provide synergy for producing fruitful teacher professional
Facilita ting More Equality i n Online Group
In many online TLC-s, the setting of goals, topics, and/or
methods of communication is often strongly influenced by a
specific group of participants: the experts. Their expertise re-
gards areas as teacher education, network and curriculum unit
design, and ICT systems. Many participating teachers have
ambivalent feelings towards this situation. On the one hand,
they feel that it is easy to follow the experts, on the other hand,
they are adult learners and, for that reason, they like more
self-directed learning. (Candy, 1991). To solve this ‘agenda
setting dilemma’ (Richardson, 1992) it is important that teach-
ers and experts of an online TLC share influence and contribute
to network activities in an equal way. The implementation of
this idea is illustrated by the following examples.
An important approach for creating more equality consists of
neutralizing the dominant influence of experts by giving teach-
ers the opportunity to propose their own topics as common
themes of interest. In the context of the ILF project, Barab,
MaKinster and Scheckler (2004) reported on teachers who
shared a common interest, form a subcommunity, and brought
in their own topics for discussion and further collaboration. It
appeared that topics proposed by the teachers themselves were
more popular than those introduced by system designers.
Another approach for facilitating more equality consists of
developing equal participatory design activities. Rodrigues
(2006) presented a study of an online community in which sci-
ence teach ers worked in teams with t eacher educat ors and other
experts to design resource materials involving various new
technologies that are used by the teachers with their classes.
The participants had face-to-face communication on a regular
O. J. JONG
Copyright © 2012 SciRes.
base and worked together online at other times through partici-
pant s blogs and shared online spaces. As a result, teachers were
effectively able to reform their practice in the intended way.
The teachers appreciated the direct relevance of the tasks un-
dertaken to their classroom teaching. This contributed to en-
hance their feeling of co-ownership of the innovative project
and ownership of their personal professional development.
In conclusion, the examples given suggest that promoting
more equ alit y of teachers and experts can contribute to improved
teachers’ involvement in online TLC-s, and, for that reason, to
a successful implementation of innovations.
Towards Online Teacher Learning Communities
Conditio ns for Successful New Online Communities
From an analysis of the studies presented in the preceding
section, it is possible to suggest main conditions for successful
new online TLC-s. Some of these conditions are also valid for
non-online TLC-s. For instance, the important conditions of
setting clear community goals and desired outcomes, taking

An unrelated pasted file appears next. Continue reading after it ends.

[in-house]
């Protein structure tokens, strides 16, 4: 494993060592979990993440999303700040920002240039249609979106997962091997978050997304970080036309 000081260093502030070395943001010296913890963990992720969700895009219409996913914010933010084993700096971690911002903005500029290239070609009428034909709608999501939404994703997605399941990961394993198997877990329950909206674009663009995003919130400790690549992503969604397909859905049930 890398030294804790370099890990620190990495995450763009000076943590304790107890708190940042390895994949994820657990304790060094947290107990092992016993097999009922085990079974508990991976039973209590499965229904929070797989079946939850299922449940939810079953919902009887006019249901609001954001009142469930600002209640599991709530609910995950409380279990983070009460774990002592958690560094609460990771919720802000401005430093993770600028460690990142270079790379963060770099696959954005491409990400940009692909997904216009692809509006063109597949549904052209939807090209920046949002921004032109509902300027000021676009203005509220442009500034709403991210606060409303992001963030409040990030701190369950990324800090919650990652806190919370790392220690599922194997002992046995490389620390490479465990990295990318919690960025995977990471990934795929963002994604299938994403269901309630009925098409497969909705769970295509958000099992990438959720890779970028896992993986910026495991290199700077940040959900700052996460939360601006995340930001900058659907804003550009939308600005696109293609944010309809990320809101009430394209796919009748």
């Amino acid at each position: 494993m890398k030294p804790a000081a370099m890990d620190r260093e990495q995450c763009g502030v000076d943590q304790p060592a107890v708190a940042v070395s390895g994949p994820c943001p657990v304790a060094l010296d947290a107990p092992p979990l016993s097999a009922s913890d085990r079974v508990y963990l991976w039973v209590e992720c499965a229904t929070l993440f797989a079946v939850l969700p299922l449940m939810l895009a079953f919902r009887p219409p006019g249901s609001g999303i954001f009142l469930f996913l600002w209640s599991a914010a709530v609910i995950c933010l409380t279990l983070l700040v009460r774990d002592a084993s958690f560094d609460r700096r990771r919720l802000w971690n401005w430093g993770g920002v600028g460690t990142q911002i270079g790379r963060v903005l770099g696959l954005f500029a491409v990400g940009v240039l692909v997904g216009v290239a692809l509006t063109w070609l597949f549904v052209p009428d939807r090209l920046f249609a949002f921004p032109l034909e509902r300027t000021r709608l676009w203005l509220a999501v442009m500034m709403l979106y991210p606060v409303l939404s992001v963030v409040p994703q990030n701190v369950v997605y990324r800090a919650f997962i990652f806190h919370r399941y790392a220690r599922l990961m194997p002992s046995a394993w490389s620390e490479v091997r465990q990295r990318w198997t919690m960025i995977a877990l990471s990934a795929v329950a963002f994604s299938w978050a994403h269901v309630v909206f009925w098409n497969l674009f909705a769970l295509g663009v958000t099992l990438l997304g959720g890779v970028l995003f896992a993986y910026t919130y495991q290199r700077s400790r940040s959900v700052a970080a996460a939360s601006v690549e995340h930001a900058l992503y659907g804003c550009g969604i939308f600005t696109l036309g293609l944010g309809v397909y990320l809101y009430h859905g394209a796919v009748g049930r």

care that all participants hold or develop a similar perspective
on teaching and learning, clearly evaluating the community
processes and outcomes, and getting support from the local
school context. Additional important conditions are more spe-
cific for online TLC-s. They are listed in Figure 3.
The first condition in the list regards the factor of available
time. It takes considerable time for many teachers to become
familiar with conducting discussions within an online environ-
ment. They need sufficient time to participate in community
activities, to reflect on the own practice, and to see and under-
stand how peers handle innovative teaching pr actices.
The second condition is regarding the factor of available re-
sources. Teachers need to have access to computer-based re-
source materials and easily usable resource libraries of high
qual ity that fit th e goals o f the communit y. Moreo ver, access to
Web 2.0 networking tools can support e-portfolio communities
and blogging can be used for promoting reflective discussions
about fear and frustration in the process of change. It is clear
that t eachers need to have In ternet -connected computers in their
school or classroom. This is not a big problem in the rich indu-
strialized countries. For example, in the USA, about 95% of the
public schools were online at the end of the last century (US
Department of Education, 2000). However, the availability of
resources is a real big problem in many poor developing coun-
The third condition in the list regards the factor of trust and
safety. Teachers who join an online TLC often express a fear of
showing their thought and practices to unknown colleagues’
examinatio n in a semi-public space (Rodrigues, 2006). This can
hinder tru st need ed for act ive parti cipati on. Est ablishin g a face-
to-face meeting at the beginning of an online project can con-
tribute to foster feelings of psychological safety and accepta-
* Suff icient ti me f o r online te a cher participation
* Access to high-quality Internet-connected resources
* Culture of trust among the online participants
* Internal subcommunities in large-scale online projects
* Combination of online activities and face-to-face meetings
* Equality in online group participation
Conditions for successful new online teacher learning communities.
The final three conditions regard factors that already have
been addressed in the preceding section.
Prospects for Advanced Studies of Online
Community Pra ctice
The presence of online TLC-s is quite young in the field of
in-service teacher education. As a consequence, not so many
empirical -based studies have been undertaken to examine